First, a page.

Germany's Autobahn was the ideal place to test drive the all-new 2010 Volkswagen Golf TDI, because despite the romantic notions of those who have never driven it, Germany's Autobahn is, to most Germans, just an efficient way of getting from here to there. It was, after all, the inspiration of our Interstate system, and it was perfectly suited for our testing needs because the Volkswagen Golf TDI is a perfectly German way to drive the perfectly German highway.
The 2010 Golf is the sixth generation of Volkswagen's compact hatchback, and the 2010 Golf TDI is the what-took-them-so-long return to the America of VW's acclaimed 2.0-liter turbo-diesel four to the model. The engine is the same 2.0-liter TDI Clean Diesel engine we sampled recently in the 2009 Volkswagen TDI applied to the all-new sixth-generation 2010 Golf.
The 2010 Volkswagen Golf is all-new, though in general profile not all that different from the previous generation. However, it's easily distinguished from its immediate predecessor by a new front end, described by VW design chief Walter de Silva at a press conference in the company's design center in Wolfsburg, Germany, as the new face of Volkswagen. Instead of the large, predominantly vertical mask of its predecessor, the 2010 Volkswagen Golf has a horizontal grille reaching from one headlamp cluster to the other with another cooling air intake underneath that.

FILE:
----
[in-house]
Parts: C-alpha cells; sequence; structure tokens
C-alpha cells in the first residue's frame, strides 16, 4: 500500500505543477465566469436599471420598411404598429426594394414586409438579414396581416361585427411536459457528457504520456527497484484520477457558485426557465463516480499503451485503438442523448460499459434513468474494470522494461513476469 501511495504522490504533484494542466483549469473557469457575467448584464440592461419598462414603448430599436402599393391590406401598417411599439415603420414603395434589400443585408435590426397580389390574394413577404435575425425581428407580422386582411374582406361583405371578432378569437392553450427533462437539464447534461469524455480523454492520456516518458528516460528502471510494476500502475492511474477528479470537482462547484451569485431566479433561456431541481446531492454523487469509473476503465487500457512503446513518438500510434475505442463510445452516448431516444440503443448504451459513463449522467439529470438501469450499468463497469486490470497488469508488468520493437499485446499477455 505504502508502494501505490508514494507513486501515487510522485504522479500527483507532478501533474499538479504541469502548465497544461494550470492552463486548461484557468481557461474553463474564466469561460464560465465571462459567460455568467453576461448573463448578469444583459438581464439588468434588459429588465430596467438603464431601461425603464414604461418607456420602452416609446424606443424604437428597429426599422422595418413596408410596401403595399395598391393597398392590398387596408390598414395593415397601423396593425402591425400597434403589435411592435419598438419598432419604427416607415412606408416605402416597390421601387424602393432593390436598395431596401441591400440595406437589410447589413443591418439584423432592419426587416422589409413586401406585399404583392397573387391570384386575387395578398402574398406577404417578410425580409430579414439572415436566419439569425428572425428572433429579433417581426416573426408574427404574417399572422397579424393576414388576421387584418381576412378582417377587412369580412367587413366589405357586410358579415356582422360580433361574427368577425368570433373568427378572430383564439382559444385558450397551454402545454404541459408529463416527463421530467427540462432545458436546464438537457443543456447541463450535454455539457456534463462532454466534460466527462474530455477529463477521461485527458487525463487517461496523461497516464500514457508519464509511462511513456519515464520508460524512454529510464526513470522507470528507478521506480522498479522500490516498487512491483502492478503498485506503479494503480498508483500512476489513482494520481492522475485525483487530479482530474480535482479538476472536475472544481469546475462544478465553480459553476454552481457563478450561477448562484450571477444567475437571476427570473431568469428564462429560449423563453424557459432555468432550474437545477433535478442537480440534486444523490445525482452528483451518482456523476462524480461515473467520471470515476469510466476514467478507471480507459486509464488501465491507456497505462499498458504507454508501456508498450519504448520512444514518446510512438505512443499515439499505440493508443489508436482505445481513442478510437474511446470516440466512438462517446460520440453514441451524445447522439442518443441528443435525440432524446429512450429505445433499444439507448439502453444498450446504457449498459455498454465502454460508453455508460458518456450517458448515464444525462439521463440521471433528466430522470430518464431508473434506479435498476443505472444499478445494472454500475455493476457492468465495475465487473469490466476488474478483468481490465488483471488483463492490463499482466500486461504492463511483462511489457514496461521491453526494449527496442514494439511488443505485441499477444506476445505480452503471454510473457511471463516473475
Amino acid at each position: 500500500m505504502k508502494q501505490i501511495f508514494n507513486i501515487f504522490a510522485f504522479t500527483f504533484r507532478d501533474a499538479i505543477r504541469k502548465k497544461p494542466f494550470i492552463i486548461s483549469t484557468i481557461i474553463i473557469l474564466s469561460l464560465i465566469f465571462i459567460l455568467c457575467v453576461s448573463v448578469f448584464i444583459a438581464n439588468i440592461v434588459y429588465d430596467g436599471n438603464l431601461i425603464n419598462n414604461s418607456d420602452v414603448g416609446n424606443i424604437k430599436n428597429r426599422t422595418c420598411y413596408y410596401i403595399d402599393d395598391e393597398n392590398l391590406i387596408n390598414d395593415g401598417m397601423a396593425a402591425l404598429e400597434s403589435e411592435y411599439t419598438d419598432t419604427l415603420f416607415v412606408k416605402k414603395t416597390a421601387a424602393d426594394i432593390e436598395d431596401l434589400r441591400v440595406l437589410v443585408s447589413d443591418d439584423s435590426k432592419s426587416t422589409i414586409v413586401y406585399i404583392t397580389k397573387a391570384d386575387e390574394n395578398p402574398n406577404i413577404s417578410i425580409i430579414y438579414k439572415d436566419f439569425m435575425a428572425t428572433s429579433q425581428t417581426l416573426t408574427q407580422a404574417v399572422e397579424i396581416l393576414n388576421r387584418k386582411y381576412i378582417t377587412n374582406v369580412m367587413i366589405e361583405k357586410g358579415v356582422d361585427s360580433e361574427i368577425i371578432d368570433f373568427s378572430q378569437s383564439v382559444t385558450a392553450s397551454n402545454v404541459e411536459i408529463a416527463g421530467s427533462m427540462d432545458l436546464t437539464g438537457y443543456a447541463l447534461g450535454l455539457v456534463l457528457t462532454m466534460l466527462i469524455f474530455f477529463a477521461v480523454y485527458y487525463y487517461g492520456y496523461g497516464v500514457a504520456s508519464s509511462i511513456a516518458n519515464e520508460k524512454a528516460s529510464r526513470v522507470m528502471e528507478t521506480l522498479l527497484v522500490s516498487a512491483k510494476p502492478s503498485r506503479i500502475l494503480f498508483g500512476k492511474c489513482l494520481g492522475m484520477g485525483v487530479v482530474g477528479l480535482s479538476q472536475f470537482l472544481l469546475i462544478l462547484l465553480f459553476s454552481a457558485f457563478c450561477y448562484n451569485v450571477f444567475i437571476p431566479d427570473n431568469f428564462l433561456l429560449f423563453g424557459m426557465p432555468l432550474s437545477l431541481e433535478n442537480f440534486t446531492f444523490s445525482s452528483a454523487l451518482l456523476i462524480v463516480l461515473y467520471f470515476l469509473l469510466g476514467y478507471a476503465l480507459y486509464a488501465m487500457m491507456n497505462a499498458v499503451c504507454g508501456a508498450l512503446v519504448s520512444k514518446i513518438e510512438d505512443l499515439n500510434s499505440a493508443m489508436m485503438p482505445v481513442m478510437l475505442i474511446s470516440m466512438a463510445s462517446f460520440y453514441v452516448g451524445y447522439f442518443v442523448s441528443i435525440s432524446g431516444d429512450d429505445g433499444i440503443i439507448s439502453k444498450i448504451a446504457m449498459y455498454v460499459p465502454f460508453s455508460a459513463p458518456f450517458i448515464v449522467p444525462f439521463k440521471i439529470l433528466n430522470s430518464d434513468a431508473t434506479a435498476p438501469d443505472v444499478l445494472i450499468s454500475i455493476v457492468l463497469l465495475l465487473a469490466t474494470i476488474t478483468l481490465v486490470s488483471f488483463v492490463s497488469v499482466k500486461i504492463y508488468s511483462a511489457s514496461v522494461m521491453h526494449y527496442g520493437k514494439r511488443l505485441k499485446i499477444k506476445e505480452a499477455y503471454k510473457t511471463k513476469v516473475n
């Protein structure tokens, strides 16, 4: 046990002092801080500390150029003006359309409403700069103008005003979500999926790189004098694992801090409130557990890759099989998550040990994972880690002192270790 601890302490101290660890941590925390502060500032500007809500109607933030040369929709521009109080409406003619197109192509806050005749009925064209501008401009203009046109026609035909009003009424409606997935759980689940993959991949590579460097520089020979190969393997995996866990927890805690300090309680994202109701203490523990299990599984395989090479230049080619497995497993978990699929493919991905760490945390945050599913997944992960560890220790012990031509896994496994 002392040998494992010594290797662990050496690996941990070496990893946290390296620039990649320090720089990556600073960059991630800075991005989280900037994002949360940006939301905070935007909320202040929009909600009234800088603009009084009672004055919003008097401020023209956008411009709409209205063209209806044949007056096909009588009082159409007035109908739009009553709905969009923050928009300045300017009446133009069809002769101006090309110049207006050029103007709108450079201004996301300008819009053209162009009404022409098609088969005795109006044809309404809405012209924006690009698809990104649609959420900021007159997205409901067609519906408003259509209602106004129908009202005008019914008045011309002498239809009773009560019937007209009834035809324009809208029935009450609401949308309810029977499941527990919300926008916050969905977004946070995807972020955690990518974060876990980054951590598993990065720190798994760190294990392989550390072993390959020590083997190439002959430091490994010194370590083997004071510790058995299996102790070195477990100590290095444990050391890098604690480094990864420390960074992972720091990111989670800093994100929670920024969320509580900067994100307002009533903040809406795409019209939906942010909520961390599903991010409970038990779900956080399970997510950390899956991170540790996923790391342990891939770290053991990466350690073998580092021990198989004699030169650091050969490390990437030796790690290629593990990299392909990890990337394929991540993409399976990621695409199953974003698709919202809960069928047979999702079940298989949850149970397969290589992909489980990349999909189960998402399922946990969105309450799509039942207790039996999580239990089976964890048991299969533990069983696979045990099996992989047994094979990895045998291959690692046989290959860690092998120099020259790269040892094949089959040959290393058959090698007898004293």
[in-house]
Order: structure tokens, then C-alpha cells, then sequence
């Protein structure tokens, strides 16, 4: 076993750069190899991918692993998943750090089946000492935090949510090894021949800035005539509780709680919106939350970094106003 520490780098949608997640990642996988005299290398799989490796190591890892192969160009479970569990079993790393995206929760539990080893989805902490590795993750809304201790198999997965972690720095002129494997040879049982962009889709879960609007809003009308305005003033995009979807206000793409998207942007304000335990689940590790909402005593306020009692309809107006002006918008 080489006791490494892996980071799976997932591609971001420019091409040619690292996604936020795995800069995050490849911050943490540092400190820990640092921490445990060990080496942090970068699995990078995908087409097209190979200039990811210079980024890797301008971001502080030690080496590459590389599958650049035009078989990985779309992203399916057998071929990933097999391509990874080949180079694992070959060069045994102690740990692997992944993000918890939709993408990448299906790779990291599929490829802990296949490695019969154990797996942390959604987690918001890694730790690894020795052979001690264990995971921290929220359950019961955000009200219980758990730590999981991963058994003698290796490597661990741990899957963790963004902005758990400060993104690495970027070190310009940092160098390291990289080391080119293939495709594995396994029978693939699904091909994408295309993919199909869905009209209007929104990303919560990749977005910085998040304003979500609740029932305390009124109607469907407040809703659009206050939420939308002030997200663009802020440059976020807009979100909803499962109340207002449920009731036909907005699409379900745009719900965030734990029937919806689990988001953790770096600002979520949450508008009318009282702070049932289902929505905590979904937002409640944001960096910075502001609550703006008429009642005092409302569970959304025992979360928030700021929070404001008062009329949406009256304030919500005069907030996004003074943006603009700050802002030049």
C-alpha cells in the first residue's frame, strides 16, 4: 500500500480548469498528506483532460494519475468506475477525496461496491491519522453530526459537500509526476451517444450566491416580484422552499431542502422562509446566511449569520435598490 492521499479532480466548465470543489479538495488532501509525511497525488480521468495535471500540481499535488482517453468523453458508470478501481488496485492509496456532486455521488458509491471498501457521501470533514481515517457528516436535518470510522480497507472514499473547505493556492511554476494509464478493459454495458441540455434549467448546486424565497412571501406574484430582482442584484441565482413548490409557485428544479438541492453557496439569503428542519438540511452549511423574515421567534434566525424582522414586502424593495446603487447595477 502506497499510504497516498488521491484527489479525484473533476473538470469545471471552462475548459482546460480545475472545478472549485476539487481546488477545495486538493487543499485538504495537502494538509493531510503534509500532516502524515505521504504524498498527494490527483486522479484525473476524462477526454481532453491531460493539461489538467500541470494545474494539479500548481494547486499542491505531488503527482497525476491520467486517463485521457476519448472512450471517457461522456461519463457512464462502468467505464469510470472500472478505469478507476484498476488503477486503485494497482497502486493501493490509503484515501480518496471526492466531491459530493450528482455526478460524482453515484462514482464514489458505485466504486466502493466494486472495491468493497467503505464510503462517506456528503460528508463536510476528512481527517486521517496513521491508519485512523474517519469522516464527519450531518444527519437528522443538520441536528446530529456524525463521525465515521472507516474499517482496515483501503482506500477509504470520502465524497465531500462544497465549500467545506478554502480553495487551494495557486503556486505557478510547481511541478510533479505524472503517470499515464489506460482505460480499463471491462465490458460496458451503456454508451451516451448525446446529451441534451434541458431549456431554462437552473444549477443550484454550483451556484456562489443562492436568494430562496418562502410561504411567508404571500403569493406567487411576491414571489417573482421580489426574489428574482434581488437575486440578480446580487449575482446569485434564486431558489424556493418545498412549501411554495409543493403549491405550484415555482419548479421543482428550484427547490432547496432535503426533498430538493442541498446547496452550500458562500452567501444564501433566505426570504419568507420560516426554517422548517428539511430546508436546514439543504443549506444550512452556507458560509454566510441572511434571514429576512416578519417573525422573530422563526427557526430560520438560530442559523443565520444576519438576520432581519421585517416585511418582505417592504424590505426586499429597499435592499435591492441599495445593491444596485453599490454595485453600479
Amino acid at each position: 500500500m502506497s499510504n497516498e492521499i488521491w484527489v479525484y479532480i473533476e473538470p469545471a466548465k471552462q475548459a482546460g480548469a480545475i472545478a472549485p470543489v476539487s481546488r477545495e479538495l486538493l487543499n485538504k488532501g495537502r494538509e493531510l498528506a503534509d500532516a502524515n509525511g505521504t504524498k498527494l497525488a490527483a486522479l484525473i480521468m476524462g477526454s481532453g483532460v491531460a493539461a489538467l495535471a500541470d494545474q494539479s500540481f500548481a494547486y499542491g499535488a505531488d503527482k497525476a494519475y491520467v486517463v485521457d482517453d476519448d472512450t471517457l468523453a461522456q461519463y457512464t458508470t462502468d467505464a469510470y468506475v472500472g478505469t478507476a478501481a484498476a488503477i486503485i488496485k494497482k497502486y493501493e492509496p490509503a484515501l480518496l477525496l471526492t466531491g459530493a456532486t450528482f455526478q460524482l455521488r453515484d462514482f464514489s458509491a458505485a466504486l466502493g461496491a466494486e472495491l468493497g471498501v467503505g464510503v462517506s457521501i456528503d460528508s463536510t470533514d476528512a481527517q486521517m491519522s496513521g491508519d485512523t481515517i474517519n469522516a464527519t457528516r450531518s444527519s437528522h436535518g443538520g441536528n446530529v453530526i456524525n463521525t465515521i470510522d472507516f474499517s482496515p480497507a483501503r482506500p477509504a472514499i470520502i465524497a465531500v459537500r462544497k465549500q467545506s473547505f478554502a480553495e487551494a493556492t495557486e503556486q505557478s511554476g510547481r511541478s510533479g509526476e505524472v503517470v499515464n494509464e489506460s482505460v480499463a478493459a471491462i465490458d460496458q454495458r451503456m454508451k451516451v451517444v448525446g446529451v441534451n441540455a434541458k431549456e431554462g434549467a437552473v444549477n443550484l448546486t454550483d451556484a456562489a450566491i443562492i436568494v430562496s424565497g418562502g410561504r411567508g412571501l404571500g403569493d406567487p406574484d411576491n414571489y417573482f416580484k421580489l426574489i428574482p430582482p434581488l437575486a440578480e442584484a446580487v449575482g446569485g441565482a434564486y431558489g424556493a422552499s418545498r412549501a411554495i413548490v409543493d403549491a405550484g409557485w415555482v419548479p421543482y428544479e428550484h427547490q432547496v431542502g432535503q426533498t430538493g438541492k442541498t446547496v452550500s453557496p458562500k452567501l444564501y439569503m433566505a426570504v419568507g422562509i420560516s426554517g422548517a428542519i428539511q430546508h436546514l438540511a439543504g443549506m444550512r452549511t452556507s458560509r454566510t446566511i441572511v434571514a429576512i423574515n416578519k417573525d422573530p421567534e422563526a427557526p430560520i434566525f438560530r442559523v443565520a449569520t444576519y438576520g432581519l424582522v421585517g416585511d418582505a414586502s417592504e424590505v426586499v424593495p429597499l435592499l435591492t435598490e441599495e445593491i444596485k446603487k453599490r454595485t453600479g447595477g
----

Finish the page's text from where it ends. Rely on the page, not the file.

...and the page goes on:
There are two different models of Golf for the America market for the 2010 model year. In addition to the diesel-powered Golf TDI, the Golf continues with the Volkswagen's 2.5-liter inline-five, naturally enough dubbed the Golf 2.5.
The quick way to tell the 2010 Golf TDI from the standard gasoline-fueled Golf 2.5 is fog lights: The TDI has them. The Golf 2.5 does not. It's also significant in that it indicates that Volkswagen is positioning the Golf TDI above the Golf 2.5. More differences include putting a sport suspension under the diesel-fueled model--including 17-inch alloy wheels in place of the 15-inch steel wheels on the gas Golf, respectively shod with performance all-season tires instead of regular all-season rubber.
We recently drove both models in Germany, spending most of our road time on the Autobahn but some on smaller roads as well, including urban streets. We drove the Autobahn because we wanted to get from Point A (Wolfsburg, Volkswagen's home and main factory) to Point B (Dresden, home of Volkswagen's "Glass Factory," the luxury plant where Volkswagen still makes its luxury model, the Phaeton) and then on to Point C (Berlin, which is where dinner was).
And we drove the Autobahn the way Germans drive the Autobahn: fast, but sane. We found out, for example, that the cruise control on the Golf will hold the Golf 2.5 or Golf TDI at a steady 95 miles per hour. The brakes of either are at the least sufficient for the moderate slowing to the 80 km/h (50 mph) urban/intersection intervals, moderate because we can plan ahead.
Scroll down for photo gallery of the 2010 Volkswagen Golf TDI.